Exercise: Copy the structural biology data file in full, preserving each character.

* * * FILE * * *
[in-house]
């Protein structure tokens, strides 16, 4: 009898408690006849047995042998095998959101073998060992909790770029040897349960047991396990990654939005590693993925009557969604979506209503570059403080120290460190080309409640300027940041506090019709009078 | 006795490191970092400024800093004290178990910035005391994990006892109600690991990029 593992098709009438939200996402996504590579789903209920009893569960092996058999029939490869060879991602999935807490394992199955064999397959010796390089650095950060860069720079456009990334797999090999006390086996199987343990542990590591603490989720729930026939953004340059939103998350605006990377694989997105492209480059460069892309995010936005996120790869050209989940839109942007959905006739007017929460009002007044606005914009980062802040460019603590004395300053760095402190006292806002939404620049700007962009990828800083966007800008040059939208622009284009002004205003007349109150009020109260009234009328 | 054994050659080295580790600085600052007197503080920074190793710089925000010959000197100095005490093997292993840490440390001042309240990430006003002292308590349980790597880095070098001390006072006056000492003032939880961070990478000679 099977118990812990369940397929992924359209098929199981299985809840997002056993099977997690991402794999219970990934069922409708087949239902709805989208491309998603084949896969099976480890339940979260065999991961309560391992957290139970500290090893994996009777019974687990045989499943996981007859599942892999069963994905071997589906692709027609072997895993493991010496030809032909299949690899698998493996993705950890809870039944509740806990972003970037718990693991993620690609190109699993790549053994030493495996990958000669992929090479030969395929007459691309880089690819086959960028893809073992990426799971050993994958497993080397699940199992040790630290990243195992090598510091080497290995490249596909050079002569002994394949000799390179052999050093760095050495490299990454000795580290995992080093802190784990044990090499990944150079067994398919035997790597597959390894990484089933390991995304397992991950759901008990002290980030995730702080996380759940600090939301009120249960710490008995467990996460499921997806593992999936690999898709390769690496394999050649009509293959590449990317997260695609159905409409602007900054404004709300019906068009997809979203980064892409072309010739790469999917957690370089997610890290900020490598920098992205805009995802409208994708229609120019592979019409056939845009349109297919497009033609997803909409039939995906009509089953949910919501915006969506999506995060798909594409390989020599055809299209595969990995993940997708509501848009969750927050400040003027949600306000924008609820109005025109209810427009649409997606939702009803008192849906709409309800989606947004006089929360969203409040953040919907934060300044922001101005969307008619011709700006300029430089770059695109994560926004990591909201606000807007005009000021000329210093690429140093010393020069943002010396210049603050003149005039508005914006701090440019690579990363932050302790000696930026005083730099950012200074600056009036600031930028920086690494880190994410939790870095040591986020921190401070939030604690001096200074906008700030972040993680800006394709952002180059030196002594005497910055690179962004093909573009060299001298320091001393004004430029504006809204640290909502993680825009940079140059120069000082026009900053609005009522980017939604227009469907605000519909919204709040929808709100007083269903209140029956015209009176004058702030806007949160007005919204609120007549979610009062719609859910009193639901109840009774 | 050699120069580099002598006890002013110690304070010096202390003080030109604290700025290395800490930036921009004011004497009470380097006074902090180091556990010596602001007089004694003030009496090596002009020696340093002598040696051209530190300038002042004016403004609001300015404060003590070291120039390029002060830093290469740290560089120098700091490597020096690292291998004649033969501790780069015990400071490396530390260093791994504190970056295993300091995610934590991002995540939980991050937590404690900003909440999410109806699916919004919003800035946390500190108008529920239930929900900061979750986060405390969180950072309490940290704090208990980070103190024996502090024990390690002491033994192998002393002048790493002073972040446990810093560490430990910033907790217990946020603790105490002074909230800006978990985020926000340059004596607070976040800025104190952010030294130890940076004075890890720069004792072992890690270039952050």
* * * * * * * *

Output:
[in-house]
């Protein structure tokens, strides 16, 4: 009898408690006849047995042998095998959101073998060992909790770029040897349960047991396990990654939005590693993925009557969604979506209503570059403080120290460190080309409640300027940041506090019709009078 | 006795490191970092400024800093004290178990910035005391994990006892109600690991990029 593992098709009438939200996402996504590579789903209920009893569960092996058999029939490869060879991602999935807490394992199955064999397959010796390089650095950060860069720079456009990334797999090999006390086996199987343990542990590591603490989720729930026939953004340059939103998350605006990377694989997105492209480059460069892309995010936005996120790869050209989940839109942007959905006739007017929460009002007044606005914009980062802040460019603590004395300053760095402190006292806002939404620049700007962009990828800083966007800008040059939208622009284009002004205003007349109150009020109260009234009328 | 054994050659080295580790600085600052007197503080920074190793710089925000010959000197100095005490093997292993840490440390001042309240990430006003002292308590349980790597880095070098001390006072006056000492003032939880961070990478000679 099977118990812990369940397929992924359209098929199981299985809840997002056993099977997690991402794999219970990934069922409708087949239902709805989208491309998603084949896969099976480890339940979260065999991961309560391992957290139970500290090893994996009777019974687990045989499943996981007859599942892999069963994905071997589906692709027609072997895993493991010496030809032909299949690899698998493996993705950890809870039944509740806990972003970037718990693991993620690609190109699993790549053994030493495996990958000669992929090479030969395929007459691309880089690819086959960028893809073992990426799971050993994958497993080397699940199992040790630290990243195992090598510091080497290995490249596909050079002569002994394949000799390179052999050093760095050495490299990454000795580290995992080093802190784990044990090499990944150079067994398919035997790597597959390894990484089933390991995304397992991950759901008990002290980030995730702080996380759940600090939301009120249960710490008995467990996460499921997806593992999936690999898709390769690496394999050649009509293959590449990317997260695609159905409409602007900054404004709300019906068009997809979203980064892409072309010739790469999917957690370089997610890290900020490598920098992205805009995802409208994708229609120019592979019409056939845009349109297919497009033609997803909409039939995906009509089953949910919501915006969506999506995060798909594409390989020599055809299209595969990995993940997708509501848009969750927050400040003027949600306000924008609820109005025109209810427009649409997606939702009803008192849906709409309800989606947004006089929360969203409040953040919907934060300044922001101005969307008619011709700006300029430089770059695109994560926004990591909201606000807007005009000021000329210093690429140093010393020069943002010396210049603050003149005039508005914006701090440019690579990363932050302790000696930026005083730099950012200074600056009036600031930028920086690494880190994410939790870095040591986020921190401070939030604690001096200074906008700030972040993680800006394709952002180059030196002594005497910055690179962004093909573009060299001298320091001393004004430029504006809204640290909502993680825009940079140059120069000082026009900053609005009522980017939604227009469907605000519909919204709040929808709100007083269903209140029956015209009176004058702030806007949160007005919204609120007549979610009062719609859910009193639901109840009774 | 050699120069580099002598006890002013110690304070010096202390003080030109604290700025290395800490930036921009004011004497009470380097006074902090180091556990010596602001007089004694003030009496090596002009020696340093002598040696051209530190300038002042004016403004609001300015404060003590070291120039390029002060830093290469740290560089120098700091490597020096690292291998004649033969501790780069015990400071490396530390260093791994504190970056295993300091995610934590991002995540939980991050937590404690900003909440999410109806699916919004919003800035946390500190108008529920239930929900900061979750986060405390969180950072309490940290704090208990980070103190024996502090024990390690002491033994192998002393002048790493002073972040446990810093560490430990910033907790217990946020603790105490002074909230800006978990985020926000340059004596607070976040800025104190952010030294130890940076004075890890720069004792072992890690270039952050």